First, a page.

Monday, November 1, 2010

Alexander Brailowsky plays Chopin's Preludes op. 28

   One of the best interpreters of Chopin’s works was Alexander Brailowsky (1896-1976). He was born in Kiev in a family of a professional pianist who gave him first lessons. As 15-years-old he finished Kiev Conservatory with gold medal and continued his studies in classes of Theodore Leschetizky in Vienna, Ferruccio Busoni in Zürich and Francis Planté in Paris. He specialized in performing Chopin’s music and shortly he became famous as virtuoso and a great interpreter.
   Brailowsky has programmed Chopin’s 160 pieces for performance in cycle of six public gigs. For the first time in history he played the complete cycle of Chopin’s works in 1924. Then he had played further 30 events of this kind in various locations, Paris, Brussels, Zurich, Mexico City, Buenos Aires and Montevideo. After his outstanding debut in Aeolian Hall in New York in 1924 he became frequent guest in United States of America. He played the cycle of Chopin’s complete works also during 1936 coast-to-coast tour. After years he repeated this event in New York, Brussels and Paris in 1960 for 150 anniversary of Chopin birth. In 1926 he settled in Paris and became naturalized citizen in France, but later he stayed in US where he was living in New York and collecting clocks.

Alexander Brailowsky - Chopin - Preludes

   Taalking about playing Chopin’s music, Brailowsky once said, the pianist technique should be “fluent, fluid, delicate, airy, and capable of great variety of color”. This attitude is clear the base for his interpretations of 24 Preludes op.28. He reads Chopin’s intentions in virtuoso manner, more to amaze and move than affect or incline to fantasize. He captures the cycle as a whole, splitting it into eight mini-cycles. First three cycles contain four preludes each. Two preludes go in pair (Nos. 13 and 14) and one (No. 15) stands alone. And then comes sequence of three cycles three preludes each which are completing the opus. Maybe it is only the side-effect of organizing the material on the record plate into four easy to reach parts on each side, but this split has its musical sense.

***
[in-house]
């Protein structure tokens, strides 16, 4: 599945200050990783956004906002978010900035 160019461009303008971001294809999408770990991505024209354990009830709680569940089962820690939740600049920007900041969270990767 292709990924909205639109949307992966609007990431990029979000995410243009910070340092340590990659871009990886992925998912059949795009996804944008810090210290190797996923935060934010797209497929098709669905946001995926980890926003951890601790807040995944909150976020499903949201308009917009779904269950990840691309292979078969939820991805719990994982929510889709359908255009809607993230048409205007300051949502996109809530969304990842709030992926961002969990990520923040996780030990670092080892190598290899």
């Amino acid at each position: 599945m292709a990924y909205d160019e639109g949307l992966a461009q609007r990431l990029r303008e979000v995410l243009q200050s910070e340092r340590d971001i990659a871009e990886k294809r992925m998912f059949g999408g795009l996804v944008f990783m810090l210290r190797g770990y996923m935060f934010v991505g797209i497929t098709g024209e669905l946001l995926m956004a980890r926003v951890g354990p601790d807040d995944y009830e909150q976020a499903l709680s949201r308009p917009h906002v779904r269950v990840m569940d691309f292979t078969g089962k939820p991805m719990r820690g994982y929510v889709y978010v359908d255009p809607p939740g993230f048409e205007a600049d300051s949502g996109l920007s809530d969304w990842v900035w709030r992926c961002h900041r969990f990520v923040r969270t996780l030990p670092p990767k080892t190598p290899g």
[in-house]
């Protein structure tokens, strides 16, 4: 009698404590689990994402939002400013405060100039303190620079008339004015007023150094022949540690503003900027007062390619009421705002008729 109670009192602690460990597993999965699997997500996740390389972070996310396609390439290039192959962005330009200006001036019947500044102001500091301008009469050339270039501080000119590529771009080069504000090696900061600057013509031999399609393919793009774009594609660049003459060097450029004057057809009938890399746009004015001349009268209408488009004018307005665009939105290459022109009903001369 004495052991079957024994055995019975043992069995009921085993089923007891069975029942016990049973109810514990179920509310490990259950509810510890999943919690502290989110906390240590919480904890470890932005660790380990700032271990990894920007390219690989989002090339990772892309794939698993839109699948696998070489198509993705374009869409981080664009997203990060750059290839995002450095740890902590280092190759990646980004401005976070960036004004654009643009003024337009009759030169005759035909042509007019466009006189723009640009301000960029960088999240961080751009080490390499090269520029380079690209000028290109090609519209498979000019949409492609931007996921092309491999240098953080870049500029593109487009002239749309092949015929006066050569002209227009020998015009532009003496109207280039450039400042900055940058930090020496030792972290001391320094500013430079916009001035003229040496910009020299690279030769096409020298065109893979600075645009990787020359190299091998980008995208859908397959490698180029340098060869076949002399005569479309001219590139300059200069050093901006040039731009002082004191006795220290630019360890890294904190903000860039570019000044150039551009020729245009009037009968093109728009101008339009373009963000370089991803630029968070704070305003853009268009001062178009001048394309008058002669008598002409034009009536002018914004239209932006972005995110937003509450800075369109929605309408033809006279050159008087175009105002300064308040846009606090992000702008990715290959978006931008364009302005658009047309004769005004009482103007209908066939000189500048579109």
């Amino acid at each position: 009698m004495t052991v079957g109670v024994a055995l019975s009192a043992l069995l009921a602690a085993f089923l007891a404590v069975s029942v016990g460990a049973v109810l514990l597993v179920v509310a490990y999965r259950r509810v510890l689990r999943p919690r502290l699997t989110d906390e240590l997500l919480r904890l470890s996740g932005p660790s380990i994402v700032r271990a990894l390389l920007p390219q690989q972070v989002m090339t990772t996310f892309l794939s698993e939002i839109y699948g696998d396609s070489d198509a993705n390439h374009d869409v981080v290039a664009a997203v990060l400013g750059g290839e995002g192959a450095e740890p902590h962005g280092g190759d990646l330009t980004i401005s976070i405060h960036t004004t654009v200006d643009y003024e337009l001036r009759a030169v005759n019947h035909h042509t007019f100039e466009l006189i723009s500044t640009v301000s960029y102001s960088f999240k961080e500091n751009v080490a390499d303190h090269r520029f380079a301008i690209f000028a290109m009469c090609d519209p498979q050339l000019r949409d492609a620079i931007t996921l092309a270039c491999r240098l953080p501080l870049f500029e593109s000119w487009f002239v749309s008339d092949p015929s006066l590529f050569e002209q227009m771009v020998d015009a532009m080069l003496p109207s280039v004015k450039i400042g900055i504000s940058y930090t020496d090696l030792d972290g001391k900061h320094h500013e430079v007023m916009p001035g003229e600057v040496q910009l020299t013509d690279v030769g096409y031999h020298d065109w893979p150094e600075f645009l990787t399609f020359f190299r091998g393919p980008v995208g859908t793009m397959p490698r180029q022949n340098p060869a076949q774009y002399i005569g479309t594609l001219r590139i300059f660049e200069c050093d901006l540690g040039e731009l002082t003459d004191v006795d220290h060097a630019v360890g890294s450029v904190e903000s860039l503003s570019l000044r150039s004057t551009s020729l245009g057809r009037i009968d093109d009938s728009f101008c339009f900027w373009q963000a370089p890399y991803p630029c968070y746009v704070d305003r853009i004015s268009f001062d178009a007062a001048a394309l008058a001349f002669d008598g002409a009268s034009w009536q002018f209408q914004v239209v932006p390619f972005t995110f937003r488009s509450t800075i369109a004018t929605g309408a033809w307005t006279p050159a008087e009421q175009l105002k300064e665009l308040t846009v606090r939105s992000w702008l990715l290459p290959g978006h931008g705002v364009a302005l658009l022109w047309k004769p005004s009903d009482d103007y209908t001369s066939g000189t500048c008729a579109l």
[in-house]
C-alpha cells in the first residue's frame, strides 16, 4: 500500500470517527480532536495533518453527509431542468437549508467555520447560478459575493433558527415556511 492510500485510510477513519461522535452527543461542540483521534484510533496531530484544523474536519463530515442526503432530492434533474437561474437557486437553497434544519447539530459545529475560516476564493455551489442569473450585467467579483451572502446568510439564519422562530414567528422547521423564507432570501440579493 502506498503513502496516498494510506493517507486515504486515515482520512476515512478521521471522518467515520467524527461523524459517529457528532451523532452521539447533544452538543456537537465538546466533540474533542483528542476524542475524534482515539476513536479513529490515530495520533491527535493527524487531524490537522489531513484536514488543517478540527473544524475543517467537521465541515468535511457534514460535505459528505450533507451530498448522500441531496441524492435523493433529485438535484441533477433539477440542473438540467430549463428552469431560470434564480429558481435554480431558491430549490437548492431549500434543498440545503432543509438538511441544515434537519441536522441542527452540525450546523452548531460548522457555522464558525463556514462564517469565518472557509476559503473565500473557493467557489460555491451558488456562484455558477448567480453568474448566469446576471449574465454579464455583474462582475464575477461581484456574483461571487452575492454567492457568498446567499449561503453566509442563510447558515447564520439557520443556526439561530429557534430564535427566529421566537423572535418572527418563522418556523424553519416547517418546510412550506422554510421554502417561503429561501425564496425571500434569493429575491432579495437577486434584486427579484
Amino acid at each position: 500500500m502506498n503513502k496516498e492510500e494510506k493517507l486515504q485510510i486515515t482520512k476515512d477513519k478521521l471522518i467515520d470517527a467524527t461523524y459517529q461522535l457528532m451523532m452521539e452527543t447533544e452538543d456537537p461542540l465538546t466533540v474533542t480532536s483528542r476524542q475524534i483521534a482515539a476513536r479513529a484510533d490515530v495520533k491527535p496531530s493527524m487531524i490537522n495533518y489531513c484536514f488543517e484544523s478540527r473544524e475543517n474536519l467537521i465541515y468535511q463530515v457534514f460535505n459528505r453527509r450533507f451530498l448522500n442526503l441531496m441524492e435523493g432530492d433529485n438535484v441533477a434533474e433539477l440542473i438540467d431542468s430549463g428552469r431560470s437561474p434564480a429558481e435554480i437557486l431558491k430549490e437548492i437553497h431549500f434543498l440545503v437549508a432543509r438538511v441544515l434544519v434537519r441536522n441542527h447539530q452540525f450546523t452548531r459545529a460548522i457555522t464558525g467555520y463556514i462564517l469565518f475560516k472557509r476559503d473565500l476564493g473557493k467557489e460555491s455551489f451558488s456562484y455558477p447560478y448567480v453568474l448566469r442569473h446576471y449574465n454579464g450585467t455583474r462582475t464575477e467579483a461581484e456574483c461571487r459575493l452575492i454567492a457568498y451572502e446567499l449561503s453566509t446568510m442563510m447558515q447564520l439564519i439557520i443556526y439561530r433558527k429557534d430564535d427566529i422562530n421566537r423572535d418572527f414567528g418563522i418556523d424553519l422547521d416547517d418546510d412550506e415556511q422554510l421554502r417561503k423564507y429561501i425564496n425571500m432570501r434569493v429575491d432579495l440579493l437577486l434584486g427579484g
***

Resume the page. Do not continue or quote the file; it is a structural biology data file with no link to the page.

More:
This is very fortunately, the timeless art of Alexander Brailowsky can be judged nowadays thanks to the series of recordings he made for RCA-Victor in ‘30s. And recordings of Preludes after over 70 years still sound fresh and bright. Besides this significant achievement of 24 Preludes the recorded collection of Brailowsky’s Chopiniana includes also The Complete Mazurkas in two volumes, The Complete Etudes, Waltzes, Nocturnes in two volumes, Polonaises, Concerto No. 1 and A Chopin Recital. On some other records one can also hear him playing Liszt’s 15 Hungarian Rhapsodies and Rachmaninoff’s Piano concerto No.2, but even short look onto his discography shows the main subject of his artistic activity was the interpretation of Chopin’s works.

Postscriptum: Tittle of the edition is misleading. This is not the complete collection of the Preludes written by Chopin. It should be entitled just Preludes op.28. Because there are two more preludes he wrote – first one composed earlier in 1834 – Prélude a mon ami Pierre Wolff, and last one Prelude op. 45 from 1841.

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